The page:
# Why must normalisable eigenfunctions have $E > V_{min}$? [duplicate]

I have read normalisable eigenfunctions of the Hamiltonian operator. $$\hat{H}\phi = E\phi$$ If $$\phi$$ is to be normalisable we must have $$E > V_{min}$$

Why is this?

• Do you know what the energies are for the Hydrogen atom wavefunctions? Are they normalisable? Commented Mar 4, 2021 at 16:08
• Where did you read this? It's not true. Commented Mar 4, 2021 at 16:19
• @Javier I have corrected the question, within the context that I read it originally $V_{min} = 0$ so they just said $E > 0$ but they meant $E > V_{min}$ Commented Mar 4, 2021 at 16:22
• Does this answer your question? Lower bound on energy is potential minimum Commented Mar 4, 2021 at 16:28

It really is 'just mathematics'.

The solutions of the Time Independent Schrödinger Equation $$\hat{H}\psi = E\psi$$ are such that the lowest allowed energy level ($$E_1$$) is always non-zero.

It's a property that distinguishes quantum systems sharply from Classical systems.

Please note that the OP altered his question substantially since this answer was formulated.

• But you could always add a constant to the Hamiltonian which could result in a zero ground state energy, no? Commented Mar 4, 2021 at 16:25
• As far as I know, the Hamiltonian is required to be bounded from below (such that there exists a finite ground state energy). Adding a constant won't change the physics but shifts the spectrum such that E_1=0 (for example). Commented Mar 4, 2021 at 16:29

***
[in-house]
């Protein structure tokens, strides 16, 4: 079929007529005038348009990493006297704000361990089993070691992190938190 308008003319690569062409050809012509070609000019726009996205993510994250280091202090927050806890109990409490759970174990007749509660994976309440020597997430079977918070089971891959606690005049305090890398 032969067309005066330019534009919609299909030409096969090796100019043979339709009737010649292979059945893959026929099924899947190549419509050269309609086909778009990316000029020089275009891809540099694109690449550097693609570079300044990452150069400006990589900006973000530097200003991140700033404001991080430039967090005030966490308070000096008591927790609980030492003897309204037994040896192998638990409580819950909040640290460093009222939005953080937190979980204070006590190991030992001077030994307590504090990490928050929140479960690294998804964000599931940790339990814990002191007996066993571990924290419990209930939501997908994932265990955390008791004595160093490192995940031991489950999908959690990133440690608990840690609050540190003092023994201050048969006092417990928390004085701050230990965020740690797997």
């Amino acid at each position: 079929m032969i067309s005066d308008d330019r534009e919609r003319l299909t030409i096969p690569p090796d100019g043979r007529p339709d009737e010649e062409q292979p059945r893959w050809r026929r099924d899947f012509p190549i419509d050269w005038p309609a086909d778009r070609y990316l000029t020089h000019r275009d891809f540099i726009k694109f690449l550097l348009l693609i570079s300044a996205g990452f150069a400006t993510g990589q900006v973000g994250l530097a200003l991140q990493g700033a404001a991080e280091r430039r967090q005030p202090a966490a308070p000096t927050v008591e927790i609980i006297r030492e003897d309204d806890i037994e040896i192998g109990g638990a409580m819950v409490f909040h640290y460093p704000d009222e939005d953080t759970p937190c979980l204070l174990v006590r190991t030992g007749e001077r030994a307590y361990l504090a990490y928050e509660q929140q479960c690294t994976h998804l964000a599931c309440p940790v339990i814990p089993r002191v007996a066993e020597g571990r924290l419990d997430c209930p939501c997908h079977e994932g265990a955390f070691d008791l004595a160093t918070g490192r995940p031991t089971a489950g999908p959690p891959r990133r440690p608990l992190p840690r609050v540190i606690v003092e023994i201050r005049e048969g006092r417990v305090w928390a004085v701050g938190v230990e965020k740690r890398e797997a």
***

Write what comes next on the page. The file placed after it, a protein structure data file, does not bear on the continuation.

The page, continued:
• Afaik you can shift any observable by a constant without affecting it's legitimacy. The identity is Hermitian so you're not going to lose the most important property. It is common for instance in deriving the uncertainty relation for two operators to shift them by a constant so that their mean is zero. Commented Mar 4, 2021 at 16:37
• @Gert (this may not be the most rigorous proof, but anyway): Take any Hamiltonian which satisfies $\hat{H} |\phi_i\rangle = E_i\, |\phi_i\rangle$ with $E_i$ ordered increasingly. The Hamiltonian $\hat{h} \equiv \hat{H}-E_1$ fulfillls $\hat{h}|\phi_i\rangle = (E_i-E_1)|\phi_i\rangle$. Note that $(E_i-E_1) \geq 0$ for all $i$. Commented Mar 4, 2021 at 16:41
• @Jakob This is becoming 'how many angels on a pin'? Have the last word by all means. Energy is relative to some reference point, no dispute here. Have a nice day now.
– Gert
Commented Mar 4, 2021 at 16:48